Camphouse Ballads

**Sound clips to be added soon!

  1. The Coal Quay Market & Jackie Daly's Slide
  2. The Man of Constant Sorrow (Christy Twomey, lead vocals)
  3. When I Was A Batchelor & John Stenson's Reel
  4. The Bantry Girls' Lament
  5. The Meet Was At Mathews
  6. I Know My Love
  7. The Groves Of Blackpool
  8. Reels: Master Crowley's, Willie Reynolds, Seamus Creagh's & Toss The Feathers
  9. The Star Of Sunday's Well
  10. Do You Want Your Old Lobby Washed Down Con Shine? (Mick Murphy, lead vocals)


" Little need by said about this second album from Jimmy and his friends:it is as lively, refreshing and fruity as a bottle of Beaujolais Primeur—one of the most highly reccommended albums of the year. " Tomás Mac Ruaidhrí, Irish Press

" Well, it’s real Cork! " Fo’c’s’le,Folk Music Magazine of Western Australia

" Camphouse Ballads takes its name from an old camphouse near the Irish army base at Kilworth outside Fermoy in the county Cork .It has, what Crowley calls, ’a great smell of the fifties’ about it. Like its predecessor, the album contains a share of songs hankering after the old days. It has a strong Cork flavour including the mysterous Con Shine.It is spiced with Northern and even American traditional songs.Stokers Lodge on the record consist of Chris Twomey on autoharp and concertina, Eoghan Ó Riabhaigh on pipes and whistles, Johnny Murphy on harmonium and guitar and Mick Murphy on mandolin,guitar and vocals. " Brian O’ Connor, the Irish Press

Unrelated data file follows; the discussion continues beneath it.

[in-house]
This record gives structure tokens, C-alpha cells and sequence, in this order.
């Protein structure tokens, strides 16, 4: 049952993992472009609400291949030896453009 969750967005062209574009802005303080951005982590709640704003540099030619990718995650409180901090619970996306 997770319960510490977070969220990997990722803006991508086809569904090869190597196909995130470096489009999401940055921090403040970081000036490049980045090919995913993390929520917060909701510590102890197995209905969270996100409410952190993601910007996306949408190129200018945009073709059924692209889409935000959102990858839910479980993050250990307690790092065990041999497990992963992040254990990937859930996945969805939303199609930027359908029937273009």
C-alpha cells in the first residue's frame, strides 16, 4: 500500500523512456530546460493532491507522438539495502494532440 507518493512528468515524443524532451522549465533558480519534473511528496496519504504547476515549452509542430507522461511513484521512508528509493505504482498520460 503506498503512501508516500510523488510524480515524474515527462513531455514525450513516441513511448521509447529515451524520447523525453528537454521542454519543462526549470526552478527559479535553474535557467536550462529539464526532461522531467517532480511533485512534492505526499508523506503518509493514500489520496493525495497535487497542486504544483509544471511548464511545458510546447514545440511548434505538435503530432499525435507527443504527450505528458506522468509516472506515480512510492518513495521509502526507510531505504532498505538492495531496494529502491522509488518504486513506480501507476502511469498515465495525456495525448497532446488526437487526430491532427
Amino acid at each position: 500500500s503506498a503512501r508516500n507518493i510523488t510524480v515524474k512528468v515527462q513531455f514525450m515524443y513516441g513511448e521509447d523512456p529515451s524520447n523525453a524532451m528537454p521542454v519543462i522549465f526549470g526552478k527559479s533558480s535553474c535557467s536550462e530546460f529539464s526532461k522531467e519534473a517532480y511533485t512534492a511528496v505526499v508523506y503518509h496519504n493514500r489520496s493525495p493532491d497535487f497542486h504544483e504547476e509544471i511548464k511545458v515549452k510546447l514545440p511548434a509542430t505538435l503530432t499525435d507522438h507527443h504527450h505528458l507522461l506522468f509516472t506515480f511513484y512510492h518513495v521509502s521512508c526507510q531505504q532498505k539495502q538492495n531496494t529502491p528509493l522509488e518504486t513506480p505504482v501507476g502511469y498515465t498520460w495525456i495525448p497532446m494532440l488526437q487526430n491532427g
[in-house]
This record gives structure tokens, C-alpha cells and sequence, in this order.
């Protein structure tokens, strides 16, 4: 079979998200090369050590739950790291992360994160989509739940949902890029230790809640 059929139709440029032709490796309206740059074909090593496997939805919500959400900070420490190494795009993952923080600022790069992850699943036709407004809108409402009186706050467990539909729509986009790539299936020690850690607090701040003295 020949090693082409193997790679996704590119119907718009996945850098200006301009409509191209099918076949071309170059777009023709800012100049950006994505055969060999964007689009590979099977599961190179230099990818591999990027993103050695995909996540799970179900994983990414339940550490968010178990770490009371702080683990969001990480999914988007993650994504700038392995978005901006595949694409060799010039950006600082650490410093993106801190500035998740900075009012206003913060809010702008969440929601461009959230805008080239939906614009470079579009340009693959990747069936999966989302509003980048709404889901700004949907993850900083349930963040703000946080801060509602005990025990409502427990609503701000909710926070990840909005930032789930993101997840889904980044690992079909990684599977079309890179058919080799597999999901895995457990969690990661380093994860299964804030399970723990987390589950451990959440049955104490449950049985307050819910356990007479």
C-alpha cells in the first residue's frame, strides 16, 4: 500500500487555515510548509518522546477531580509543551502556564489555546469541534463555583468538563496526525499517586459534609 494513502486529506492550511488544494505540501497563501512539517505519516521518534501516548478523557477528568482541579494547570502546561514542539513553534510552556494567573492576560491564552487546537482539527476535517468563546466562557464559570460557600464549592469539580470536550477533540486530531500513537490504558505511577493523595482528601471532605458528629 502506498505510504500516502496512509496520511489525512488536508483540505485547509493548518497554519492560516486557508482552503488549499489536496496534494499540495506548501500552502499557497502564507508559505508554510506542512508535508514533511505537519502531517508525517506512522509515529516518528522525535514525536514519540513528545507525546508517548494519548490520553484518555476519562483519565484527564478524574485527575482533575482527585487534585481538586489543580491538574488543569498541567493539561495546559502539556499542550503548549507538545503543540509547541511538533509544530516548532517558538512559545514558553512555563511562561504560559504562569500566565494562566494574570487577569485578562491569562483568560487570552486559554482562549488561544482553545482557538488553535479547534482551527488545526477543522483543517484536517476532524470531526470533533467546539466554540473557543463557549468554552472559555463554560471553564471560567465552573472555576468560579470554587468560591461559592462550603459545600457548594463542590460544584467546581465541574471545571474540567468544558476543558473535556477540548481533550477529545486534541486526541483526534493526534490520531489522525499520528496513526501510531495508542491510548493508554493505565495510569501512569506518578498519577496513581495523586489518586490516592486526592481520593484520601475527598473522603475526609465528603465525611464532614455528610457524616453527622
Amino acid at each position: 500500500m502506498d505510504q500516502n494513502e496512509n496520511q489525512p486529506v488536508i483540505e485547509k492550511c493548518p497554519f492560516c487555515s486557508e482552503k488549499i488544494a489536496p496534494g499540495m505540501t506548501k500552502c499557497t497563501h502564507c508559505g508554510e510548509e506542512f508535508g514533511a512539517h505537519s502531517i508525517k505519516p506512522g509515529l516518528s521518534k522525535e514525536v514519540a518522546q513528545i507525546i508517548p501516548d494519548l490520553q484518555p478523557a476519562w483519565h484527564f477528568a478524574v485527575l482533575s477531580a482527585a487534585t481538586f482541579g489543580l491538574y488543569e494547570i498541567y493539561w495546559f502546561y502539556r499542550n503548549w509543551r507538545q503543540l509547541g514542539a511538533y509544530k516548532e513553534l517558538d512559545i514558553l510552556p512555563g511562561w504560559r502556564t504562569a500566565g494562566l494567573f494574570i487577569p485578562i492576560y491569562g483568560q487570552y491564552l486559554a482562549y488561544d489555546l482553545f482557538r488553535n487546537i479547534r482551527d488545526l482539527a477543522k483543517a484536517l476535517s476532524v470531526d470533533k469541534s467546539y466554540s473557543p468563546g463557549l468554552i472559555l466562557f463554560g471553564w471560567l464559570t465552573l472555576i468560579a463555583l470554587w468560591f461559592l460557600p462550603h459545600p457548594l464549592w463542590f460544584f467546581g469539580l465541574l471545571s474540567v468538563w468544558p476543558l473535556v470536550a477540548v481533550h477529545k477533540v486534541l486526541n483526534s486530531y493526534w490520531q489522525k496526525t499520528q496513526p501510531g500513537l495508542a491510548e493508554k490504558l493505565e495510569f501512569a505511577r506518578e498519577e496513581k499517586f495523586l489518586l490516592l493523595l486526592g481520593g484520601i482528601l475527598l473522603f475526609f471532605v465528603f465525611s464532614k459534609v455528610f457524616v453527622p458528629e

" This album marks a change from its predecessor in that it is much more of a group effort and all the more succesful for that .Stokers are a damn fine band and its gratifying to hear them work to great effect on this massive album which I hope sells in vast quantities. " Oliver P. Sweeney, Hot Press

" The track that must haunt Jimmy still was an almost throw-away music-hall song he picked up from John O’ Shea (The Singing Fireman) in Cork, Do You Want Your Old Lobby Washed Down,Con Shine? A journeyman on the showband circuit, Brendan Shine, picked up on the number and had a huge hit single with it. " Colin Irwin, Folk Roots, June 1986

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